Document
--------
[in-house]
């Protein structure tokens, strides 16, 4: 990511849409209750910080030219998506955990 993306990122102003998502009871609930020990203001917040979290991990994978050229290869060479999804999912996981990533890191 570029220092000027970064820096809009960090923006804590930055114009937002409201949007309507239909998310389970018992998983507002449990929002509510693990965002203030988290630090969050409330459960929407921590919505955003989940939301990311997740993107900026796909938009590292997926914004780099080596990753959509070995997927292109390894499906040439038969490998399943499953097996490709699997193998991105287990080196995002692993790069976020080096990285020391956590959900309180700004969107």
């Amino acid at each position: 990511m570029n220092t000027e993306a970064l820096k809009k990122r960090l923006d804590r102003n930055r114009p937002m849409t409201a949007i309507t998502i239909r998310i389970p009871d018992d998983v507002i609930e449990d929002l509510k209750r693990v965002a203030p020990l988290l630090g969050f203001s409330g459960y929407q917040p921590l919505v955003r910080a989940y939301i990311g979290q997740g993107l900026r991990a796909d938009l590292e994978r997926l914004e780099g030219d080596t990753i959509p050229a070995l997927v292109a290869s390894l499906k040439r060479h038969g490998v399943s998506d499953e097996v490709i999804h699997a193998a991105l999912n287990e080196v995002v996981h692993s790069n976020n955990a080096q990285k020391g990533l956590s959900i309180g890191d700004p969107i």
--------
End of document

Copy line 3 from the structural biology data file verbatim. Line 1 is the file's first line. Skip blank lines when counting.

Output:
């Amino acid at each position: 990511m570029n220092t000027e993306a970064l820096k809009k990122r960090l923006d804590r102003n930055r114009p937002m849409t409201a949007i309507t998502i239909r998310i389970p009871d018992d998983v507002i609930e449990d929002l509510k209750r693990v965002a203030p020990l988290l630090g969050f203001s409330g459960y929407q917040p921590l919505v955003r910080a989940y939301i990311g979290q997740g993107l900026r991990a796909d938009l590292e994978r997926l914004e780099g030219d080596t990753i959509p050229a070995l997927v292109a290869s390894l499906k040439r060479h038969g490998v399943s998506d499953e097996v490709i999804h699997a193998a991105l999912n287990e080196v995002v996981h692993s790069n976020n955990a080096q990285k020391g990533l956590s959900i309180g890191d700004p969107i």